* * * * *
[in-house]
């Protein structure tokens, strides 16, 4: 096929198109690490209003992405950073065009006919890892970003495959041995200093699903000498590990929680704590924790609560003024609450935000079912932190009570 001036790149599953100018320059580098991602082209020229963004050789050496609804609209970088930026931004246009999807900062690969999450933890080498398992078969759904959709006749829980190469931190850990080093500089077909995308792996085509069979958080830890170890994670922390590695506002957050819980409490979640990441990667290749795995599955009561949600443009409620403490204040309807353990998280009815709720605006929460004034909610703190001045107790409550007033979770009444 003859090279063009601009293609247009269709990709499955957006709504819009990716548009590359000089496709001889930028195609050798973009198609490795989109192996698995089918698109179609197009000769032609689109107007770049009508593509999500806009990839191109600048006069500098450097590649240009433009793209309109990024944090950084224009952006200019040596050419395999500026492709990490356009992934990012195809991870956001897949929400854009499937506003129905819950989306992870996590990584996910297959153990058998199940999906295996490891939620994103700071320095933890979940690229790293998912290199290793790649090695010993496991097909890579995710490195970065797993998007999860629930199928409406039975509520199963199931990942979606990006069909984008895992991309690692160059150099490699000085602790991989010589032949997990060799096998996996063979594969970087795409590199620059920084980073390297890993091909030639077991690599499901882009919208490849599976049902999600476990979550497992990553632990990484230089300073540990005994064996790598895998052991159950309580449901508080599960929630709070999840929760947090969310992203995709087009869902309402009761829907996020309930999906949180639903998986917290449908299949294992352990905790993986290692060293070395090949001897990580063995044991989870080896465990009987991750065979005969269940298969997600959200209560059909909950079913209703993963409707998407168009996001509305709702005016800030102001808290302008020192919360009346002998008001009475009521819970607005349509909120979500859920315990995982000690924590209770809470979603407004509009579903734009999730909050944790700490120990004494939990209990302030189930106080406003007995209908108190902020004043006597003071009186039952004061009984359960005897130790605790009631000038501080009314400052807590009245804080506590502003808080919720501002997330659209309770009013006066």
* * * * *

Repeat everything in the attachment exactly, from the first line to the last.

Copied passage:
[in-house]
């Protein structure tokens, strides 16, 4: 096929198109690490209003992405950073065009006919890892970003495959041995200093699903000498590990929680704590924790609560003024609450935000079912932190009570 001036790149599953100018320059580098991602082209020229963004050789050496609804609209970088930026931004246009999807900062690969999450933890080498398992078969759904959709006749829980190469931190850990080093500089077909995308792996085509069979958080830890170890994670922390590695506002957050819980409490979640990441990667290749795995599955009561949600443009409620403490204040309807353990998280009815709720605006929460004034909610703190001045107790409550007033979770009444 003859090279063009601009293609247009269709990709499955957006709504819009990716548009590359000089496709001889930028195609050798973009198609490795989109192996698995089918698109179609197009000769032609689109107007770049009508593509999500806009990839191109600048006069500098450097590649240009433009793209309109990024944090950084224009952006200019040596050419395999500026492709990490356009992934990012195809991870956001897949929400854009499937506003129905819950989306992870996590990584996910297959153990058998199940999906295996490891939620994103700071320095933890979940690229790293998912290199290793790649090695010993496991097909890579995710490195970065797993998007999860629930199928409406039975509520199963199931990942979606990006069909984008895992991309690692160059150099490699000085602790991989010589032949997990060799096998996996063979594969970087795409590199620059920084980073390297890993091909030639077991690599499901882009919208490849599976049902999600476990979550497992990553632990990484230089300073540990005994064996790598895998052991159950309580449901508080599960929630709070999840929760947090969310992203995709087009869902309402009761829907996020309930999906949180639903998986917290449908299949294992352990905790993986290692060293070395090949001897990580063995044991989870080896465990009987991750065979005969269940298969997600959200209560059909909950079913209703993963409707998407168009996001509305709702005016800030102001808290302008020192919360009346002998008001009475009521819970607005349509909120979500859920315990995982000690924590209770809470979603407004509009579903734009999730909050944790700490120990004494939990209990302030189930106080406003007995209908108190902020004043006597003071009186039952004061009984359960005897130790605790009631000038501080009314400052807590009245804080506590502003808080919720501002997330659209309770009013006066």